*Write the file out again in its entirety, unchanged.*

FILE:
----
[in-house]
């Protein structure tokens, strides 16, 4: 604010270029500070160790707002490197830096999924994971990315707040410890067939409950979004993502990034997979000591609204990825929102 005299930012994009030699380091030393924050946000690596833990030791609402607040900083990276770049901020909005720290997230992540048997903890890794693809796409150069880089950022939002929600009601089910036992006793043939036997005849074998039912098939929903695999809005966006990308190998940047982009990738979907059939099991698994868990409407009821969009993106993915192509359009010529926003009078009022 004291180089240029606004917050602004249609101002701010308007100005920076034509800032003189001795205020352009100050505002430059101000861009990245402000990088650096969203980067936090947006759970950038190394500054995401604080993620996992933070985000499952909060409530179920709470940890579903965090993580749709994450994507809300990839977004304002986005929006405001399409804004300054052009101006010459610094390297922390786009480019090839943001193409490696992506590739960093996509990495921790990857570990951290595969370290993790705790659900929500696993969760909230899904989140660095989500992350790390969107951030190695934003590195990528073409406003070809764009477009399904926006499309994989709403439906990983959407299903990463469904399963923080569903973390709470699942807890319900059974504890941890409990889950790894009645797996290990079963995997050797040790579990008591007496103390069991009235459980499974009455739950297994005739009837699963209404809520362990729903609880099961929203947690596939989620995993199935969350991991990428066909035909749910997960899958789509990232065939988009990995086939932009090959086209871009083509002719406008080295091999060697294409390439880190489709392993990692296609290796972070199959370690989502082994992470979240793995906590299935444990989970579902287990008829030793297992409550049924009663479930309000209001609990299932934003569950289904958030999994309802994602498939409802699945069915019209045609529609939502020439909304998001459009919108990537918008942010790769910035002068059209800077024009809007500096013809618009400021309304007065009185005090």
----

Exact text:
[in-house]
């Protein structure tokens, strides 16, 4: 604010270029500070160790707002490197830096999924994971990315707040410890067939409950979004993502990034997979000591609204990825929102 005299930012994009030699380091030393924050946000690596833990030791609402607040900083990276770049901020909005720290997230992540048997903890890794693809796409150069880089950022939002929600009601089910036992006793043939036997005849074998039912098939929903695999809005966006990308190998940047982009990738979907059939099991698994868990409407009821969009993106993915192509359009010529926003009078009022 004291180089240029606004917050602004249609101002701010308007100005920076034509800032003189001795205020352009100050505002430059101000861009990245402000990088650096969203980067936090947006759970950038190394500054995401604080993620996992933070985000499952909060409530179920709470940890579903965090993580749709994450994507809300990839977004304002986005929006405001399409804004300054052009101006010459610094390297922390786009480019090839943001193409490696992506590739960093996509990495921790990857570990951290595969370290993790705790659900929500696993969760909230899904989140660095989500992350790390969107951030190695934003590195990528073409406003070809764009477009399904926006499309994989709403439906990983959407299903990463469904399963923080569903973390709470699942807890319900059974504890941890409990889950790894009645797996290990079963995997050797040790579990008591007496103390069991009235459980499974009455739950297994005739009837699963209404809520362990729903609880099961929203947690596939989620995993199935969350991991990428066909035909749910997960899958789509990232065939988009990995086939932009090959086209871009083509002719406008080295091999060697294409390439880190489709392993990692296609290796972070199959370690989502082994992470979240793995906590299935444990989970579902287990008829030793297992409550049924009663479930309000209001609990299932934003569950289904958030999994309802994602498939409802699945069915019209045609529609939502020439909304998001459009919108990537918008942010790769910035002068059209800077024009809007500096013809618009400021309304007065009185005090």